The historic Redcar Blast Furnace has been successfully demolished.
Using 175kg of explosives, teams from Thompsons of Prudhoe brought down the Casting Houses, the Dust Catcher, Charge Conveyors, and the Blast Furnace at the Redcar Blast Furnace at 9am on Wednesday, 23 November.
Clean up operations at the site will now continue into next year. The four stoves which heated the blast furnace will be brought down in a separate demolition in the coming month.
The Blast Furnace was shut down for the final time in 2015 with the loss of more than 2,000 jobs. But from this came of the creation of the Mayoral Development Corporation on 4,500 acres south of the River Tees in 2017, which was relaunched as Teesworks in 2020.
The Blast Furnace was commissioned in 1979 and could produce 10,000 tonnes of iron a day. Former RBF workers were among those watching on as the structures came down.
Tees Valley Mayor Ben Houchen said: “Our skyline has changed forever with the demolition of the Redcar Blast Furnace and we can never forget the important role it played in Teesside’s proud industrial history.
“Now, with almost all of the major iron and steelmaking structures down, a new skyline will emerge on the Teesworks site as construction ramps up on new investments like Net Zero Teesside and SeAH Wind’s offshore wind monopile facility.
“We can never understate how much the steelworks site has defined Teesside’s history and shaped our communities, but I’ve always been clear we need to look to the future to create new jobs on this site that will employ generations of local people, just as the steelworks once did. We will never forget our past – but from it we are building a new future.”
The Redcar Blast Furnace and its associated structures, such as the Sinter Plant and Stock Houses, occupied the area of the Teesworks site which is now earmarked for the bp-led Net Zero Teesside project.
The scheme aims to be up and running within the next five years and could create 5,500 direct jobs and add £450million to the economy each year.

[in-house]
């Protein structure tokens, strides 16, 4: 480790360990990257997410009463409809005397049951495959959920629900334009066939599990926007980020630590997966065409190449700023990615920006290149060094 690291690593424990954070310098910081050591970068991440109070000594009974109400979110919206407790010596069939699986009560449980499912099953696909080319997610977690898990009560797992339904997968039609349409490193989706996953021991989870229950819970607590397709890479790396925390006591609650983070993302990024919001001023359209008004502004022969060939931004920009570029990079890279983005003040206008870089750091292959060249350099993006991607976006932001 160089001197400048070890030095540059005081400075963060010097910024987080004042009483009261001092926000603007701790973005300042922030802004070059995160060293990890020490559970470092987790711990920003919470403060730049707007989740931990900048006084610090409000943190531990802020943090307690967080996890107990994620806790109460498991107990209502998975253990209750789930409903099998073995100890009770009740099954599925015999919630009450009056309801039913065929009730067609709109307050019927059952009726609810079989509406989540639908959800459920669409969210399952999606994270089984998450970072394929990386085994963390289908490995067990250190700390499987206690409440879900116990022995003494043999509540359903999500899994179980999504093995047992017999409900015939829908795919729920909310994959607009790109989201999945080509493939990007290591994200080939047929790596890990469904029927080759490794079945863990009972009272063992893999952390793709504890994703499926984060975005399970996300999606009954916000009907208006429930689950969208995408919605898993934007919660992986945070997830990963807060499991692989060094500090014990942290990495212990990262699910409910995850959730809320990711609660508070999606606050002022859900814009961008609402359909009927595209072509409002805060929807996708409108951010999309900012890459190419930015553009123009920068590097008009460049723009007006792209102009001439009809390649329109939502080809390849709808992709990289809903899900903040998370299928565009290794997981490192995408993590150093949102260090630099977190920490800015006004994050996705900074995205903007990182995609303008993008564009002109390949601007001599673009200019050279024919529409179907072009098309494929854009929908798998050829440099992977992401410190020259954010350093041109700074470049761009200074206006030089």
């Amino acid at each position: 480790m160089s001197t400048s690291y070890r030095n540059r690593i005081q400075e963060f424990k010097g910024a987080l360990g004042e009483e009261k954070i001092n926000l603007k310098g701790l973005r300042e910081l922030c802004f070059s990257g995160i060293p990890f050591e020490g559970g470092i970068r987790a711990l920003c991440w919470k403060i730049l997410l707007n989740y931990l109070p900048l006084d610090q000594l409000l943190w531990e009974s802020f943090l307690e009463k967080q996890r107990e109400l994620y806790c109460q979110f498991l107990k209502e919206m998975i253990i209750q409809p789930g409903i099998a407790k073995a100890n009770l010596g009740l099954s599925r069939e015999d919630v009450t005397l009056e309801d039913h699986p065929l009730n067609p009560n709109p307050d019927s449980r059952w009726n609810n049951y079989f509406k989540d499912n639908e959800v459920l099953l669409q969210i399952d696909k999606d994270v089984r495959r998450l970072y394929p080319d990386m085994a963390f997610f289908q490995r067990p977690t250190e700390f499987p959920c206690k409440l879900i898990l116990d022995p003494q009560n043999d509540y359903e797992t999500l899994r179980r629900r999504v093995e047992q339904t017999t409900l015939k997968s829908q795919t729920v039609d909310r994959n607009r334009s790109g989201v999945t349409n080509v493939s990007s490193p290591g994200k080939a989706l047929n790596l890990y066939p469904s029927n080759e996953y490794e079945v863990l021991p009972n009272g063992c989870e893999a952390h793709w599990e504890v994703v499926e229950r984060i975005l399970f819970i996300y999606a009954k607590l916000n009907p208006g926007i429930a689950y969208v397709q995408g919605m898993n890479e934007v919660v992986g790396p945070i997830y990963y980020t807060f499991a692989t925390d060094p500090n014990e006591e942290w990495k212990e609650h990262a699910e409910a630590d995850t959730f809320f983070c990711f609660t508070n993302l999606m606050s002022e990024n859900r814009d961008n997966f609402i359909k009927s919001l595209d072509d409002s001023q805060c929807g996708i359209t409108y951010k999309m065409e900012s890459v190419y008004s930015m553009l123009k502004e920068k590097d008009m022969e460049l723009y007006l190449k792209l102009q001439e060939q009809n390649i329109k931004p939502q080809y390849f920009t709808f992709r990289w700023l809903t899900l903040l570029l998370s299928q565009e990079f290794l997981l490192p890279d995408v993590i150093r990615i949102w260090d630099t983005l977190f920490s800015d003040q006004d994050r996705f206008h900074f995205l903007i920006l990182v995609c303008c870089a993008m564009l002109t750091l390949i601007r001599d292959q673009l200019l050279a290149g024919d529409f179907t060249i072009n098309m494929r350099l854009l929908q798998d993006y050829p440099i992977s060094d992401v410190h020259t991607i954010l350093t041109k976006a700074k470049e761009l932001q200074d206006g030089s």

Redcar MP Jacob Young said: “I always said today would be a day of mixed emotions. But it is precisely because the blast furnace stood for so long as a symbol of our historic economic strength that it should make way for a new era of progress.
“And it’s that progress that we need to concentrate on now. Thanks to the work of Tees Valley Mayor, Ben Houchen, the support of local councils and MPs, Teesworks is now the largest and most connected industrial zone in the UK, home to diverse, sustainable and low-carbon activity.
“It’s also the heart of the UK’s first and largest post-Brexit freeport which is seeing the creation of hundreds of high-quality, well-paid jobs coming to our region with the likes of SeAH choosing Teesside for their wind turbine manufacturing facility.
“In Teesside, we’re continuing to make the positive changes that will transform our region’s fortunes, bring the jobs our people deserve and futureproof Teesside for the benefit of generations to come.
“The best way to honour everything that the blast furnace came to symbolise is to press ahead in creating a better local economy for tomorrow.”
Meanwhile, the Teesworks Heritage Taskforce has led comprehensive efforts to preserve memories of the former steelworks site for future generations alongside the Teesside Archives, Steel historian Dr Tosh Warwick, Historic England, former SSI UK PR director John Baker, and former steelworkers.
A 3D rendered model of the Redcar Blast Furnace is being created by Middlesbrough-based firm Animmersion. This will see the public able to virtually access the blast furnace in 2023.
Work has also been done alongside local photographers to capture the Blast Furnace site as it changed.